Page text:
Walter Hill and John Carpenter are, I think, two directors with some similarities to each other. Walter Hill perhaps isn’t so famous by virtue of not plastering his name above the title of his every film (something which is now actually a hindrance in Carpenter’s downturned career). While Carpenterfocused more on horror, Hill focused more on urban crime. But they both have (or had) a gift for economical story telling, and stylish violence. It’s easy to imagine Carpenter directing something like The Warriors, if Hillhadn’t got there first.
Streets of Fire, a 1984 oddity that I’d somehow missed up until now, is one of Walter Hill’s rare attempts at directing science fiction/fantasy (although he’s dabbled plenty as writer and producer). Again, it’s the sort of material Carpenter himself might have gone for, back in the day.
It’s a strange movie, make no mistake. But always fun and interesting because of it. It’s set in some sort of alternate universe — “Another time, another place…” the movie proclaims at the beginning — where fashion and music from the nineteen-eighties has collided with fashion and music from the nineteen-fifties, giving the film a retro-futuristic look that’s dated surprisingly well, even in spite of Willem Dafoe’s black rubber dungarees that he likes to chill out in. The language is a mix of modern and tough talking, like in a hard-boiled fifties movie where everyone is trying to be a wise ass.
The storyline is simple. Diane Lane is a pop sensation, packing in the crowds every night who listen to her big, cheesy, eighties power ballads. But who’s that in the shadows? It’s evil biker, Willem Dafoe, and his gang of ne’er-do-wells. For entirely evil, selfish reasons, Dafoe kidnaps Lane. It’s then up to soldier, and ex-boyfriend, Michael Paré to head deep into biker territory and rescue her.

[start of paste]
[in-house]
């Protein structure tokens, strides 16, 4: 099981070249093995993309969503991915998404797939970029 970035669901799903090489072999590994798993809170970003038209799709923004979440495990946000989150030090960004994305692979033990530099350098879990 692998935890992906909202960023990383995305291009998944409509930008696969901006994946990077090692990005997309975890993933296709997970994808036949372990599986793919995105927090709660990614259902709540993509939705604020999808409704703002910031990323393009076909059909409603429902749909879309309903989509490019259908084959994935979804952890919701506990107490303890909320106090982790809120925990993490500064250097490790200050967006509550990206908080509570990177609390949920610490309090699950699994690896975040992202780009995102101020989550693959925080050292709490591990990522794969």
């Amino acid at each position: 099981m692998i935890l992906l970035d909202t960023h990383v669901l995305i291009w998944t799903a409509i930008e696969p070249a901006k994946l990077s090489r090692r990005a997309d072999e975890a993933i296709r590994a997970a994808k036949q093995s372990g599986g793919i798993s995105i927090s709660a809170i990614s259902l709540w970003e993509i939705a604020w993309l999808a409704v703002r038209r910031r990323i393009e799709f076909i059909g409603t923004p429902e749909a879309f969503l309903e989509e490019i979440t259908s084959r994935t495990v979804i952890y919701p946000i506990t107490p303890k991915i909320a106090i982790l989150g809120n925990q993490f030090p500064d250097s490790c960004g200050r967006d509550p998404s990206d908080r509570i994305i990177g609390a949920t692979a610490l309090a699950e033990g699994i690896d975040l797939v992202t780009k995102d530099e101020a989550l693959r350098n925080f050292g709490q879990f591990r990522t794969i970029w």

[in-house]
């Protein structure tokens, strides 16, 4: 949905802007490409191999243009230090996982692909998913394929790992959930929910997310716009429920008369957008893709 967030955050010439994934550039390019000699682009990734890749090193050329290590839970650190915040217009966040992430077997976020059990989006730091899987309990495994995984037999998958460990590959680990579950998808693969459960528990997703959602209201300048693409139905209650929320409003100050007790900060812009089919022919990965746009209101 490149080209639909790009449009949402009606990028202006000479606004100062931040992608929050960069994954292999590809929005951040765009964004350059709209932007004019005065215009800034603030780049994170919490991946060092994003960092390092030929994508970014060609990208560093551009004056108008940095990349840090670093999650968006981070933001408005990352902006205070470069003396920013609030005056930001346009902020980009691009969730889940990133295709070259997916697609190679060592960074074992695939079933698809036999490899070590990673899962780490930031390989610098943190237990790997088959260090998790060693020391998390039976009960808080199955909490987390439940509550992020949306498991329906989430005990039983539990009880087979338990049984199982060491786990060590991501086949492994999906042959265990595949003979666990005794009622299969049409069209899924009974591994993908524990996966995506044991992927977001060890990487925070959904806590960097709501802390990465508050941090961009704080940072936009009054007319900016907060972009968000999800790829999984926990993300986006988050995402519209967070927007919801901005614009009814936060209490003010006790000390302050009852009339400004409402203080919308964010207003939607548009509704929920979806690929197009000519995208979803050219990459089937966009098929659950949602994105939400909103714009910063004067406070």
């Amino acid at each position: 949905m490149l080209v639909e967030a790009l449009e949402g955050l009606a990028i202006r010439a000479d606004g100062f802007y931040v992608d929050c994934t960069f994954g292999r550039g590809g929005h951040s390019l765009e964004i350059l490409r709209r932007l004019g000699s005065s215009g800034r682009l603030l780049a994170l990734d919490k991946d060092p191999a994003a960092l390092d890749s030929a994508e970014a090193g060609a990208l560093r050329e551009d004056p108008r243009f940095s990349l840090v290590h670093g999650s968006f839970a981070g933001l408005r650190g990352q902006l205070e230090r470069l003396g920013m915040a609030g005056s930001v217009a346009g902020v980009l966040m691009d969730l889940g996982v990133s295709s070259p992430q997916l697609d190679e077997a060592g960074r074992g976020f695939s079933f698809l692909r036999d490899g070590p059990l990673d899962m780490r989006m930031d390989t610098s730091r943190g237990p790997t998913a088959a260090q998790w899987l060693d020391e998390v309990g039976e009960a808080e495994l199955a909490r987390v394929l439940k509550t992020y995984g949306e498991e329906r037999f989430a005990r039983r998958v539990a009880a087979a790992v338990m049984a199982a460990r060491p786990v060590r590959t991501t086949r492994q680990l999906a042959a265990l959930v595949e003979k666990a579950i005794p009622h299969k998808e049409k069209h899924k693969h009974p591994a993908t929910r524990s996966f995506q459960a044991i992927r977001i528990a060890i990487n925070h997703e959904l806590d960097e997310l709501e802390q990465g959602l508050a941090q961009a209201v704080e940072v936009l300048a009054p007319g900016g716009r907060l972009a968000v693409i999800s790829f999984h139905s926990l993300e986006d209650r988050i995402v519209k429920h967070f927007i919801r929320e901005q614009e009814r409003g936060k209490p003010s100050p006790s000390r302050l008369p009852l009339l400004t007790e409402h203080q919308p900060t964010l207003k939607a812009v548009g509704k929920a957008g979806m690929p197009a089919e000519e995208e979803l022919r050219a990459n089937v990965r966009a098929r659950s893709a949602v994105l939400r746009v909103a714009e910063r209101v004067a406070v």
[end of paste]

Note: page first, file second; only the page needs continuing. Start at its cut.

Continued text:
That’s it. Truthfully, you could write the plot on the back of a postage stamp. It’s almost videogame-like in its simplicity. And after all, there were plenty of eighties videogames where tough guys had to rescue their girlfriends from gangs of street thugs. Some enterprising game developer could have adapted Streets of Fire into a side scrolling beat ‘em up, chucked in a car level or two, and finished up with a faithful experience. Even the title comes ready-made to capture the eye of your average gamer.
The film’s simplicity is not a weakness though. It’s a strength. Sometimes, it’s refreshing to watch a movie where the plot isn’t endlessly twisting on itself. You could argue Streets of Fire is full of characters we’ve seen before: the tough hero, the damsel in distress, and the irredeemably evil bad guy to name just three. But in the context of the alternate world that Walter Hill has created, they work. Characters sometimes refer to where they’re living as a shit hole. But it looks like a great place to hang out. Sure, there might be trouble on most street corners, and there’s also a war briefly mentioned (which the film’s hero, Michael Paré, has just returned from), which hints at something maybe apocalyptic and even more dangerous than the city itself.
But there’s always a feeling that no matter what happens, eventually good will triumph over evil. Afterwards, you can enjoy a cup of coffee in the diner, then head over the street where everyone’s celebrating evil getting its ass kicked with an elaborate rock concert, glittering with neon and swirling with smoke, and lots of fist pumping the air to the beat of a soaring power ballad.
If, like me, you let Streets of Fire slip through the net (it was a pretty big flop, so I imagine it slipped through a lot of nets), have a soft spot for eighties movies, and can just about stomach the sight of Dafoe in rubber, you’ll get a kick out of what seems to be an underrated and largely forgotten film.